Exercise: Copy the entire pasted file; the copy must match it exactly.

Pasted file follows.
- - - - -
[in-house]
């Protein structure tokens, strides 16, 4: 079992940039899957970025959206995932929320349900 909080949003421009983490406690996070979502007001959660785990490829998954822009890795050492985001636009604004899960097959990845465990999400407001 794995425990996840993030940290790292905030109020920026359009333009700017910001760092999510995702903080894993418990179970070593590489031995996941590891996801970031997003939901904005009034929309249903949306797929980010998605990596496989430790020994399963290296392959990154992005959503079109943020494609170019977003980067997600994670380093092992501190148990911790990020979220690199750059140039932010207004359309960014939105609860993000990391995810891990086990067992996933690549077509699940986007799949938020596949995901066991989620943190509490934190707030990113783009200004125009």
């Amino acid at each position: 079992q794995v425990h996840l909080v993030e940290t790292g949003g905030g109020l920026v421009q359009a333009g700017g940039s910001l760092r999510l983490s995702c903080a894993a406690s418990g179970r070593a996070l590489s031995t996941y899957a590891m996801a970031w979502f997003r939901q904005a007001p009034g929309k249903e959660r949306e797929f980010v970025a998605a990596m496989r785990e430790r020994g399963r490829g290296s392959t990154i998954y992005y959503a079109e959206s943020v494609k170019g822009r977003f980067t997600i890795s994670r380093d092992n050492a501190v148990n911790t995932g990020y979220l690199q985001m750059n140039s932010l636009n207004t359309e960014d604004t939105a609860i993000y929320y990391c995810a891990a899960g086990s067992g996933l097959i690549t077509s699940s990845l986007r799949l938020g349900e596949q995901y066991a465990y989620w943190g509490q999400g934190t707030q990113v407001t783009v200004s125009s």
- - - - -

[in-house]
């Protein structure tokens, strides 16, 4: 079992940039899957970025959206995932929320349900 909080949003421009983490406690996070979502007001959660785990490829998954822009890795050492985001636009604004899960097959990845465990999400407001 794995425990996840993030940290790292905030109020920026359009333009700017910001760092999510995702903080894993418990179970070593590489031995996941590891996801970031997003939901904005009034929309249903949306797929980010998605990596496989430790020994399963290296392959990154992005959503079109943020494609170019977003980067997600994670380093092992501190148990911790990020979220690199750059140039932010207004359309960014939105609860993000990391995810891990086990067992996933690549077509699940986007799949938020596949995901066991989620943190509490934190707030990113783009200004125009």
């Amino acid at each position: 079992q794995v425990h996840l909080v993030e940290t790292g949003g905030g109020l920026v421009q359009a333009g700017g940039s910001l760092r999510l983490s995702c903080a894993a406690s418990g179970r070593a996070l590489s031995t996941y899957a590891m996801a970031w979502f997003r939901q904005a007001p009034g929309k249903e959660r949306e797929f980010v970025a998605a990596m496989r785990e430790r020994g399963r490829g290296s392959t990154i998954y992005y959503a079109e959206s943020v494609k170019g822009r977003f980067t997600i890795s994670r380093d092992n050492a501190v148990n911790t995932g990020y979220l690199q985001m750059n140039s932010l636009n207004t359309e960014d604004t939105a609860i993000y929320y990391c995810a891990a899960g086990s067992g996933l097959i690549t077509s699940s990845l986007r799949l938020g349900e596949q995901y066991a465990y989620w943190g509490q999400g934190t707030q990113v407001t783009v200004s125009s």